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Customer Logic vs Producer Logic

posted 7 Mar 2015, 00:49 by Stuart Jones   [ updated 7 Mar 2015, 00:50 ]
For many years we at The Leading Partnership have been concerned at the dominance of “producer logic” in Australian organisations. This especially comes to the fore in strategy discussions. Producer logic is the rationale that we who produce the product or service know better than our customers and consumers. We are better able to define their needs than they are. This short article argues the opposite!

Most businesses today say they service customers. In reality, they serve themselves.
(From “Frontiers of Management” by Rosabeth Moss Kanter)

All organisations claim to understand the difference between the way customers think and act and the way that they as sellers of services and products think and act.  That is, between Customer Logic and Producer Logic.  It’s easy: customers have unmet needs, we the suppliers come up with products and services to meet those needs at a price.  It’s a virtuous circle and everyone is happy.

However, time and time again when working with our consulting clients we experience a profound and often frustrating inability and unwillingness of both leaders and employees to really understand what their customers want and expect.  Examples abound.  When a customer has an issue with their mobile phone they expect to ring their service provider and have the problem resolved – preferably in one call.  Yet the annual growth in consumer complaints to the telecommunications authorities indicates the opposite. Similarly, surveys consistently show that people want and are prepared to pay for expert customer services when making in-store purchases.  However in the absence of value-adding service, consumers are voting with their feet and migrating to on-line shopping.   Dell Computing creating a whole business model based on this one observation of customer logic.

What is happening?  Why does customer frustration continue to grow?

Customers and suppliers (producers) have fundamentally different world views and consequently, fundamentally different ways of thinking or logic (see table below).  Yet all too often, organisations put the customer at the end of the process of product and service design, marketing and sales, rather than at the centre as their whole reason for being.  We are not saying that companies do this deliberately: It’s just an inevitable consequence of the tendency of companies to focus inwards on what they can control (staff, process, policy, budgets) rather than externally on that which they cannot control (customers and their needs).  The key insight into customer logic is that customers pay for the BENEFITS a product or service brings them. For example: real productivity gains, peace of mind, competitive advantage, safety, enhanced brand or personal prestige to name a few. They don't pay for what the product DOES. Customers are agnostic about what your products do, as opposed to the benefits your products deliver, to the point of complete disinterest. Yet how often are potential customers made to sit through sales pitches that focus on myriad product features without reference to the benefits they want.  As a result there is often a complete mismatch between what the customer is actually buying and what the salesperson thinks they are selling.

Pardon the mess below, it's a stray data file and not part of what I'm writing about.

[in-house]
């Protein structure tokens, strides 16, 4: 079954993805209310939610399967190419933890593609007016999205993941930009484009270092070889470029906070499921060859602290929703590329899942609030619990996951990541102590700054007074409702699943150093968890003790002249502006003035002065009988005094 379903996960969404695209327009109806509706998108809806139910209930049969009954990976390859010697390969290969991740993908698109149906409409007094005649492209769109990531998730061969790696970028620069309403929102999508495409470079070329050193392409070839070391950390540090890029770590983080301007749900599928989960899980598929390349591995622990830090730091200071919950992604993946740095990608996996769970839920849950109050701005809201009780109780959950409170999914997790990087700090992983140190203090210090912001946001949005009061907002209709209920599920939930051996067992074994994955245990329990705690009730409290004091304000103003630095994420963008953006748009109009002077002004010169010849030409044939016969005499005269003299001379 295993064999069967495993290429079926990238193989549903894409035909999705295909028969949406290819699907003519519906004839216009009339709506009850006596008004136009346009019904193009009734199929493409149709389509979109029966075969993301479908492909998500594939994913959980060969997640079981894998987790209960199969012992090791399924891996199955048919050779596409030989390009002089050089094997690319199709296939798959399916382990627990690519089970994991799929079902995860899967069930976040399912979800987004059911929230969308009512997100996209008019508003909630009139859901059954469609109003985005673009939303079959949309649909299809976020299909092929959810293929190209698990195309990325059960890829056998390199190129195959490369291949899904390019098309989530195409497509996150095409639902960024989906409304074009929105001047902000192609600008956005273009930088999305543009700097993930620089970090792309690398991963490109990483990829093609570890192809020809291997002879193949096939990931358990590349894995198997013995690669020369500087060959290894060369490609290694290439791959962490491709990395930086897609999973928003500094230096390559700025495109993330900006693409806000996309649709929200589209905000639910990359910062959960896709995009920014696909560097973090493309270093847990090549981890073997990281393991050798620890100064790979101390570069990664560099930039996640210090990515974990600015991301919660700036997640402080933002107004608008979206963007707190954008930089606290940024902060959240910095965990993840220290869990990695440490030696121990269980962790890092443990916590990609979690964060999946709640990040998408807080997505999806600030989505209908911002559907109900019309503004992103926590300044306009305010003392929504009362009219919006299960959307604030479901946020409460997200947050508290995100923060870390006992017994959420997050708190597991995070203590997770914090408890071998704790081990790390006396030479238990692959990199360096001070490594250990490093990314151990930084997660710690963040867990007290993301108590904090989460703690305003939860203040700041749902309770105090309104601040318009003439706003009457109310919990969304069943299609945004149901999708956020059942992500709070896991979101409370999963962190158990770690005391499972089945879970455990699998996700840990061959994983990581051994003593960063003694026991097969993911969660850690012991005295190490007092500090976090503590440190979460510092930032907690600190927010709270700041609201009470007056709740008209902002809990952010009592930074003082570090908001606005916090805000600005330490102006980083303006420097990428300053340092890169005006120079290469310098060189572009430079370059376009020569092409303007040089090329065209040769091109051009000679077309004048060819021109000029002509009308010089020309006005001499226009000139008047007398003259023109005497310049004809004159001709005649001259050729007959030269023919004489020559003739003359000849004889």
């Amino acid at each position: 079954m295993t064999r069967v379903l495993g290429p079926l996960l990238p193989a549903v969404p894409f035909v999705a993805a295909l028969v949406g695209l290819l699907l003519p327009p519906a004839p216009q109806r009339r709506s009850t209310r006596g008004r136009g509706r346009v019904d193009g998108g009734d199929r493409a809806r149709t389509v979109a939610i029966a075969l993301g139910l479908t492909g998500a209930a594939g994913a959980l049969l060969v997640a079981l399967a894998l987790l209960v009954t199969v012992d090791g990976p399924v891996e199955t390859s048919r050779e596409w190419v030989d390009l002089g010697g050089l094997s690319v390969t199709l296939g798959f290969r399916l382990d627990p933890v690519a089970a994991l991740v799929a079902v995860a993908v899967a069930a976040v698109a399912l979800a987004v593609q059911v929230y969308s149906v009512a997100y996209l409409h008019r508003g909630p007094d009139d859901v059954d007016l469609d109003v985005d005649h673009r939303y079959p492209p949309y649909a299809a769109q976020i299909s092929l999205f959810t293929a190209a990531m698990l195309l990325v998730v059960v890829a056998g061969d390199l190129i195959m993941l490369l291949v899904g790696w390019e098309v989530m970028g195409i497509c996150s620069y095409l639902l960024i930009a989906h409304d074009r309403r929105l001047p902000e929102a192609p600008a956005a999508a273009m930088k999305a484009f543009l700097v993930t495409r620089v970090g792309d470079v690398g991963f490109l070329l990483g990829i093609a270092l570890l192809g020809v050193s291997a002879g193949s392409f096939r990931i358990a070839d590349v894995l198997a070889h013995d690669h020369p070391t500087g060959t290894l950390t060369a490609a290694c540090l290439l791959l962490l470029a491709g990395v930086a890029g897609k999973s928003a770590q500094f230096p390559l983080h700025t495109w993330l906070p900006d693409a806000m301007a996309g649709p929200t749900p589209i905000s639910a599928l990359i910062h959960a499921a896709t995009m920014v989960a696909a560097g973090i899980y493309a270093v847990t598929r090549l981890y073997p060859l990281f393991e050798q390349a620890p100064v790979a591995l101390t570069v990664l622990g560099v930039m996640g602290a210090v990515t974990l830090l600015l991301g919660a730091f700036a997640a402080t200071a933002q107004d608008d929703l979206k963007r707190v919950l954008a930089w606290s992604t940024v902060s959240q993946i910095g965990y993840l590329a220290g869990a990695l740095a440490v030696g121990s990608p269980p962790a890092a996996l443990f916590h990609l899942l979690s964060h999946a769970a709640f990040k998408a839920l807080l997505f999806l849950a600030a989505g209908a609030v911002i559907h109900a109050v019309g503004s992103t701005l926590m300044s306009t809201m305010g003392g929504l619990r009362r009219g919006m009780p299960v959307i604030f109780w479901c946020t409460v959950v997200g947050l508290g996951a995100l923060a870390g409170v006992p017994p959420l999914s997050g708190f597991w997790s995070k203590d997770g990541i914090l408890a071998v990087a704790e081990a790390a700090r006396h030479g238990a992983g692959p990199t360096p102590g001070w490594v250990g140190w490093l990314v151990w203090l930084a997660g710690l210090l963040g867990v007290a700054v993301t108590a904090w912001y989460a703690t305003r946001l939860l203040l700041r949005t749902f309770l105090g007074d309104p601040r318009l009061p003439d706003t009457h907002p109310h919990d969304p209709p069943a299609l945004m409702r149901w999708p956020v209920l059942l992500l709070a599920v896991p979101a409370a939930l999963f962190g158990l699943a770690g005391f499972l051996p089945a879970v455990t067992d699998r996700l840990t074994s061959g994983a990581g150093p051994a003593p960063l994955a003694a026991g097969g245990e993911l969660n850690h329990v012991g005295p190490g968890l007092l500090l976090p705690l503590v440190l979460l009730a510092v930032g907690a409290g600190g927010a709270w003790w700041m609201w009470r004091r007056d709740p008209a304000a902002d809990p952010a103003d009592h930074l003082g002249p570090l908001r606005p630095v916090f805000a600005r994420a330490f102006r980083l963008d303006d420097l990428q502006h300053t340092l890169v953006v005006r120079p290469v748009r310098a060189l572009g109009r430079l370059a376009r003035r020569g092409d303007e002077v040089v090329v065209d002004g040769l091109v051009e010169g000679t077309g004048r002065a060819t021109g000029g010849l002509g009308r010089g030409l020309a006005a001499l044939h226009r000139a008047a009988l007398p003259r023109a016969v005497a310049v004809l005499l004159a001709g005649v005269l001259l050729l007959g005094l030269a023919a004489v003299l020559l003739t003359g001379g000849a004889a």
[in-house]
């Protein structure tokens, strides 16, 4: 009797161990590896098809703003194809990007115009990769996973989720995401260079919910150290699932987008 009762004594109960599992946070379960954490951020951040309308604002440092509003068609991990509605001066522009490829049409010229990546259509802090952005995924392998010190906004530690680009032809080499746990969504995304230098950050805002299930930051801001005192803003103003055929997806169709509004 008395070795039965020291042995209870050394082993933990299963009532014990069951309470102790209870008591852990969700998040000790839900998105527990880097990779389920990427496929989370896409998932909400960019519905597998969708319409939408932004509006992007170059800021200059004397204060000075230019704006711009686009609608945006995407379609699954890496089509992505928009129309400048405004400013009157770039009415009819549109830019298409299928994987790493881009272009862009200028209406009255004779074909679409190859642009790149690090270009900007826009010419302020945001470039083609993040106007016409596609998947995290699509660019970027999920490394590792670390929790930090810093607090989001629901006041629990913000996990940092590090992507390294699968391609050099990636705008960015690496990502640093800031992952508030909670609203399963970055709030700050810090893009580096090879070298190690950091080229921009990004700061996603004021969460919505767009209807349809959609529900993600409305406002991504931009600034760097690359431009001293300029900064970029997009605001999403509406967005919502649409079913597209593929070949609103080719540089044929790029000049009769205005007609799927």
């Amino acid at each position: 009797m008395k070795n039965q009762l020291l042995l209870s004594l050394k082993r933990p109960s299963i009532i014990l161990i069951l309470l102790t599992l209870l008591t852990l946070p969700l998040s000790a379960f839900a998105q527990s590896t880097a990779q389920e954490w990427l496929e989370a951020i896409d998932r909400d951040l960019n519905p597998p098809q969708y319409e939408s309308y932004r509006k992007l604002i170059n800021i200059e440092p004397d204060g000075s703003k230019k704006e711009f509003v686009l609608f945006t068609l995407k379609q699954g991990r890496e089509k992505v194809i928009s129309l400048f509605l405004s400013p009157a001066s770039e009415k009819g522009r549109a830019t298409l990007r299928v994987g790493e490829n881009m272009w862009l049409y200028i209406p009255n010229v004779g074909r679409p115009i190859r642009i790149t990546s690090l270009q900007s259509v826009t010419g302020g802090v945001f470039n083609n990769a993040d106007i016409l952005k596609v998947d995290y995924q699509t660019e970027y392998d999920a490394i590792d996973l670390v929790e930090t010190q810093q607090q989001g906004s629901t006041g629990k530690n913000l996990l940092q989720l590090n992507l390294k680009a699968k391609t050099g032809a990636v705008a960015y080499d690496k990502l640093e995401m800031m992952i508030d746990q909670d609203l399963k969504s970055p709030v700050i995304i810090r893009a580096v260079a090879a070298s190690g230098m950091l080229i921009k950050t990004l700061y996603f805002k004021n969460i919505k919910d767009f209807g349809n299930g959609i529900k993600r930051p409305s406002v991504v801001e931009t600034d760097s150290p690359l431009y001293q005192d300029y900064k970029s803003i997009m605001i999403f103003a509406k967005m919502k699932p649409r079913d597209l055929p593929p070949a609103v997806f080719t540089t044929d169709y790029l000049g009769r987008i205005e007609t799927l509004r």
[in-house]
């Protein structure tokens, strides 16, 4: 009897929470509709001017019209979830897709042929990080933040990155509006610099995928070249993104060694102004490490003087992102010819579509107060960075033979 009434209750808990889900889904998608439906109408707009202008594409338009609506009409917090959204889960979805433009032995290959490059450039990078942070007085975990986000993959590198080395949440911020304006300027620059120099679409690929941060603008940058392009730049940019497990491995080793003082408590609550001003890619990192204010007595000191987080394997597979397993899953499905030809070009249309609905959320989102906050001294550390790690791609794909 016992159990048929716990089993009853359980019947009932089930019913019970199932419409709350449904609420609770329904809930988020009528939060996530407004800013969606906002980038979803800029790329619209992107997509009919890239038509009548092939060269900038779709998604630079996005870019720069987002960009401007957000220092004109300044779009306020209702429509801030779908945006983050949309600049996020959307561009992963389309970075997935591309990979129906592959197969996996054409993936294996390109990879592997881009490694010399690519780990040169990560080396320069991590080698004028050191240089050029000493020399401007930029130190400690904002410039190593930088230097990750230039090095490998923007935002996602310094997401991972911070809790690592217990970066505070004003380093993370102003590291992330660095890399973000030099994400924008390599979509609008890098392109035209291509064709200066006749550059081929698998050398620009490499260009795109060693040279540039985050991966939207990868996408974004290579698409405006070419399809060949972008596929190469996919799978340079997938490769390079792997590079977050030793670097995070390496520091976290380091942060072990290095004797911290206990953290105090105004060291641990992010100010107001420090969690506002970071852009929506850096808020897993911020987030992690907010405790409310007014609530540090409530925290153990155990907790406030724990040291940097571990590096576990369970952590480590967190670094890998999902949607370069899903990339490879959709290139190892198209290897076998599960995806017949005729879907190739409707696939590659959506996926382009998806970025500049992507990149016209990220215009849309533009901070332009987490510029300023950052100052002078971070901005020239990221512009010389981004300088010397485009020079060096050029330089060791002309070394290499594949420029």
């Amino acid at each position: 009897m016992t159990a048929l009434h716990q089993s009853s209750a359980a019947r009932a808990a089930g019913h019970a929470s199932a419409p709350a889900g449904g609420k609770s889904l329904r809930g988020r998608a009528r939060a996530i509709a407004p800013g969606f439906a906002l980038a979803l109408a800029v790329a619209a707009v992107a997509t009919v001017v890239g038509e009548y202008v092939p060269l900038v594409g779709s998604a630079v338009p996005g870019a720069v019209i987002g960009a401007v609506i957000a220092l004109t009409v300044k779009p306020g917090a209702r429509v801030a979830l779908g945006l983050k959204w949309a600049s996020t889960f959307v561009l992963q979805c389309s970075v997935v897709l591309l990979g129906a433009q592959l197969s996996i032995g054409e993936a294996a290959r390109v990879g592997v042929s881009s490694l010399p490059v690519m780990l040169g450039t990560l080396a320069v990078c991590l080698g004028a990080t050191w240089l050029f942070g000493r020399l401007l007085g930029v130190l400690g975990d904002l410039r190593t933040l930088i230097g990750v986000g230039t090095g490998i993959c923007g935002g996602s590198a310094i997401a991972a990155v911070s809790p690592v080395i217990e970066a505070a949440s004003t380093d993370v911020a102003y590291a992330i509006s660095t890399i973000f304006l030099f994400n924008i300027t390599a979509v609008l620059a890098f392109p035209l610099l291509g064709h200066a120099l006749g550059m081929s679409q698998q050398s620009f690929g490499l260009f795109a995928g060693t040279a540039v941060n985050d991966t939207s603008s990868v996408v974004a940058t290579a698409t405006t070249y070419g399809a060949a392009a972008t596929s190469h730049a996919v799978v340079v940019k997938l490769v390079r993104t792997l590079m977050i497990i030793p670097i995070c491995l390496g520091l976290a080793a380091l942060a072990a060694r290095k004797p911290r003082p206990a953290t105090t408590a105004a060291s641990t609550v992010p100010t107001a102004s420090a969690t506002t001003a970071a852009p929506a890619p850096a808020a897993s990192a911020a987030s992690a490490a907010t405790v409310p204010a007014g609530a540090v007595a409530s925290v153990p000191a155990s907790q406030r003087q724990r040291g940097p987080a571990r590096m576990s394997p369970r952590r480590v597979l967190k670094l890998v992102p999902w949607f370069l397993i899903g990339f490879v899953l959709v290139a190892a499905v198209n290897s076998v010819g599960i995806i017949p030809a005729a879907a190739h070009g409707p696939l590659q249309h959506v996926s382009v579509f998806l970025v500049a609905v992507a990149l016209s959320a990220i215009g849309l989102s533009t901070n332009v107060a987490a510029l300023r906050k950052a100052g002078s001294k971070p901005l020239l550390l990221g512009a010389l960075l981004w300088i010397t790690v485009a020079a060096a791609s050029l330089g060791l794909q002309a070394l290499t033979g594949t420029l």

Supplier organisations therefore need to create ways for the voice of the customer to be heard and valued.  For this reason, acting as the voice of the customer is a key role for leaders in the new world of mass customisation and customer centricity.

Customer Logic 

Producer Logic 

I pay for the benefits a product or service brings to me – peace of mind from an insurance policy; capacity to beat my competition from new technology, more time with family as a result of hiring a house cleaner.  I define what value is from my perspective. Our job is to come up with new products and services which we then sell on to customers.  We define what value is from our perspective.
I want my needs (known and unknown) to drive the creation of new products and services.  Customers have a role in telling us what they think of the products and services we have already developed and are going to sell to them anyway. Customer needs are hard to understand and work with…
My convenience should come first each and every time I interact with an organisation.  Simplicity should be easy to do.  I don't care if my desire for convenience and simplicity create problems for a supplier or producer.  Efficiency is quite appropriately at the centre of how we structure our organisation and our customer interaction processes.  Simplicity is expensive and often means changing the way we run the company internally.
I am happy for companies to make a good profit as a consequence of delivering benefits that delight me and bring me what I want.  We have to make a profit: it’s our reason for existence. We therefore need to come up with a set of products and services with sustainable margins.